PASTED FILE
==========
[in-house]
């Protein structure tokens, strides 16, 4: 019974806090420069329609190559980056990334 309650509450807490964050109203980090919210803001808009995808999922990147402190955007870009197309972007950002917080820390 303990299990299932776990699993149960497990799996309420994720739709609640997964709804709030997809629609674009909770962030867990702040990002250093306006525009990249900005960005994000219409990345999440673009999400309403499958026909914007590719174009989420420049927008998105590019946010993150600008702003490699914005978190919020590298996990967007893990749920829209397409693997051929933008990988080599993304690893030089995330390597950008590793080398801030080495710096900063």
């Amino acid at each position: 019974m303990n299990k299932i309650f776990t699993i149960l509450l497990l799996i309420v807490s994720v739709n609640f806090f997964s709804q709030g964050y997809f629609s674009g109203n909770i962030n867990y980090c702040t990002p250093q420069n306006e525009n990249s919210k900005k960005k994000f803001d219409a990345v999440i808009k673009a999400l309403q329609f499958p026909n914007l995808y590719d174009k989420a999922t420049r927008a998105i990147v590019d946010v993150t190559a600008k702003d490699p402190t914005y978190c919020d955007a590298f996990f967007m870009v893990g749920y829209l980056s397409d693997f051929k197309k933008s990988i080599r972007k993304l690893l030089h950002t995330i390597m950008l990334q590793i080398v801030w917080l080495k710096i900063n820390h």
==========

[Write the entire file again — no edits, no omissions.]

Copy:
[in-house]
């Protein structure tokens, strides 16, 4: 019974806090420069329609190559980056990334 309650509450807490964050109203980090919210803001808009995808999922990147402190955007870009197309972007950002917080820390 303990299990299932776990699993149960497990799996309420994720739709609640997964709804709030997809629609674009909770962030867990702040990002250093306006525009990249900005960005994000219409990345999440673009999400309403499958026909914007590719174009989420420049927008998105590019946010993150600008702003490699914005978190919020590298996990967007893990749920829209397409693997051929933008990988080599993304690893030089995330390597950008590793080398801030080495710096900063």
């Amino acid at each position: 019974m303990n299990k299932i309650f776990t699993i149960l509450l497990l799996i309420v807490s994720v739709n609640f806090f997964s709804q709030g964050y997809f629609s674009g109203n909770i962030n867990y980090c702040t990002p250093q420069n306006e525009n990249s919210k900005k960005k994000f803001d219409a990345v999440i808009k673009a999400l309403q329609f499958p026909n914007l995808y590719d174009k989420a999922t420049r927008a998105i990147v590019d946010v993150t190559a600008k702003d490699p402190t914005y978190c919020d955007a590298f996990f967007m870009v893990g749920y829209l980056s397409d693997f051929k197309k933008s990988i080599r972007k993304l690893l030089h950002t995330i390597m950008l990334q590793i080398v801030w917080l080495k710096i900063n820390h």